David and Abigail went on to have about eight children, one of whom, born in 1776, was named George Washington Olmsted.  Nice.  

David was apparently one of the first young men in Ridgefield to join the Revolution and lead a company to join Washington’s army in 1776. (Hence the naming of his son?)   As a Captain, he served honorably in several skirmishes – at West Point, at Fairfield, and at the Battle of Ridgefield.

It’s here that legend takes over, and the Story of the Red Petticoat emerges.  Supposedly, as the British approached Ridgefield at dawn on April 27, 1777, the Patriots fought valiantly at the barricades (led by none other than General Benedict Arnold!) but scattered to the woods surrounding the town as the British advanced.  According to Silvio A. Bedini’s 1958 history “Ridgefield in Review” the tale goes something like this:

Abigail Olmsted remained at home with her children, anxiously awaiting word of her husband and of the progress of the conflict. When the detachment of British troops came marching along Olmstead Lane to the camp site [on Wilton Road West], she feared that her home would suffer the fate of others that had been burned by the British during the day. Looking about for some means of saving it, she thought of posing as a Tory. Having no other suitable symbol at her disposal, she removed her red petticoat and waved it from the house as the British soldiers came marching off West Lane Road and along the lane. The British, thinking it was a Tory house, left it unharmed.

When her husband arrived home at last during the night or on the following day, Mrs. Olmsted proudly recounted the incident, pleased with her presence of mind. Not so her husband. Livid with rage, Captain Olmstead thundered: ‘Woman, if I had seen you, I would have shot you dead!’ Far better it would have been to have this home destroyed than to have his wife suspected of being a Tory.

Now, this story raises several questions in my mind –  did nice gentlewomen in 18th century Connecticut habitually wear red petticoats?  Would Captain Olmsted really have threatened to shoot his wife?  And finally, why would anyone make this story up?  What’s the germ of truth behind it?

Alas, I can answer none of those questions (but if any of you dear readers can, please comment in the notes section!)

Apparently, the Olmsted house suffered a fair amount of damage from the British onslaught, red petticoat notwithstanding.  According to some pretty serious sleuthing by Keith Jones, in his book “Farmers Against the Crown,” we learn that Captain Olmsted requested reimbursement from the Connecticut government for property damage to the tune of £54, which was a significant sum in those days.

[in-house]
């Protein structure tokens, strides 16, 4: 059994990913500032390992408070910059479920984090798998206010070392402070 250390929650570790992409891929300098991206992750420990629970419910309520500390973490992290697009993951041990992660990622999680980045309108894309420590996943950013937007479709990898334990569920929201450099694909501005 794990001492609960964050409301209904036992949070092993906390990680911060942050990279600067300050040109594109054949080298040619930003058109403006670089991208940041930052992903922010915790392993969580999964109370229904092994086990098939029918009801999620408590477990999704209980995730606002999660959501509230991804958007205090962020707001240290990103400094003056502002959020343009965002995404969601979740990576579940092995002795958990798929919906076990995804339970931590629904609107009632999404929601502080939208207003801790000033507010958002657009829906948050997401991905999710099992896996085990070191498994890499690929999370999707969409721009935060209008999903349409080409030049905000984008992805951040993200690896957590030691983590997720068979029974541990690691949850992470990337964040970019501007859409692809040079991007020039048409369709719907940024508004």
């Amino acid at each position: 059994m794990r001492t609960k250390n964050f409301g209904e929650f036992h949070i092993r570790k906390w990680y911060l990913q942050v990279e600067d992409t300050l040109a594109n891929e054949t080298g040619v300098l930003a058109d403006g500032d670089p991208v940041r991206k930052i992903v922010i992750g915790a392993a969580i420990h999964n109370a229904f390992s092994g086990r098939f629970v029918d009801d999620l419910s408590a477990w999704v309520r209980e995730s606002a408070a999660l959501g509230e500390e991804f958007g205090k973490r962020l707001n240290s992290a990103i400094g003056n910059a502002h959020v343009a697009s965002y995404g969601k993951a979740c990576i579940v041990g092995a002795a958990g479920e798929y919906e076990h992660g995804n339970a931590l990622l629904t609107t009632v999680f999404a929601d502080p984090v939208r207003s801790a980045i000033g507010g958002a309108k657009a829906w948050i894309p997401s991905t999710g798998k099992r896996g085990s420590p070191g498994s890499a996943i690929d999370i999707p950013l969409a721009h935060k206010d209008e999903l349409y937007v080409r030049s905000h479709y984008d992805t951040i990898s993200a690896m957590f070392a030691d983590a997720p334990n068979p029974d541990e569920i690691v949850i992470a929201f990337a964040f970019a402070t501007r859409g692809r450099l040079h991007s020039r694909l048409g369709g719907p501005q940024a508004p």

Ridgefield Town Historians have, over the years, confirmed that the house I’ve repeatedly run by, at 91 Olmsted Lane, was indeed owned by Captain David Olmsted of Revolutionary War (and Red Petticoat outrage) fame.  At least, they put up a sign to that effect in 1976 during the Bicentennial celebration.

By the end of the War, Olmsted was apparently promoted to Lieutenant-Colonel, but was always known around town as Captain.  After the War, he became a well-respected member of the community, holding several offices in local government.  

At some point he decided to leave Ridgefield for reasons I haven’t uncovered, moving to Jamesville, NY, located in the Syracuse area. (Maybe because no one in Ridgefield would call him Colonel?) 

Perhaps the move had something to do with the fact that at that time New York State, in dire need of money to pay off its war debts, began pushing the Iroquois off their lands, despite the new Federal government’s promise to honor the sovereignty of the Six Nations.  (I actually read a fascinating article about all this called “The Iroquois And New York State: Two Centuries Of Broken Treaties And Map Lies” by Jo Margaret Mano of The College at New Paltz, State University of New York.  Google it if you want to know more.)  

The upshot was that millions of acres of Iroquois land was “purchased” by New York State and then sold to the highest bidder in the 1780s.  I guess after serving in battle, Captain Olmsted still had an itchy foot for action and decided to make a move. 

Wife Abigail died in 1805 in Jamesville at the age of 63.  

Olmsted is said to have remarried, to an Abiah Keeler.  However, my desultory research (which consisted of a quick glance through Ancestry.com and Google) has turned up nothing about this marriage.

Captain David Olmsted died in 1815 and is buried next to first wife Abigail in the Walnut Grove Cemetery in Jamesville, NY.  No word on where second wife Abiah Keeler ended up.

Sources:

http://www.naturegeezer.com/2017/05/capt.html

http://dunhamwilcox.net/ct/ridgefield_ct_rev_war.htm

Prince Sergei and Princess Catherine Gagarin

So, this isn’t Ossining-related, but it is running and history related, so please to enjoy . . .

Now, sometimes I do the environmentally horrible thing and DRIVE to a run.  Like take a 30-minute away drive.  

This run starts at the Buxton Cemetery on Succabone Road in Bedford Hills, and it’s so delightful and challenging that I try do it weekly.  After our run, my friend and I cool down by walking through the cemetery and drinking our water.  And we have learned a lot about the people who lived around here, going all the way back to the Revolutionary War.

But we only just noticed these gravestones:

Prince Sergei, Princess Catherine Gagarin and their family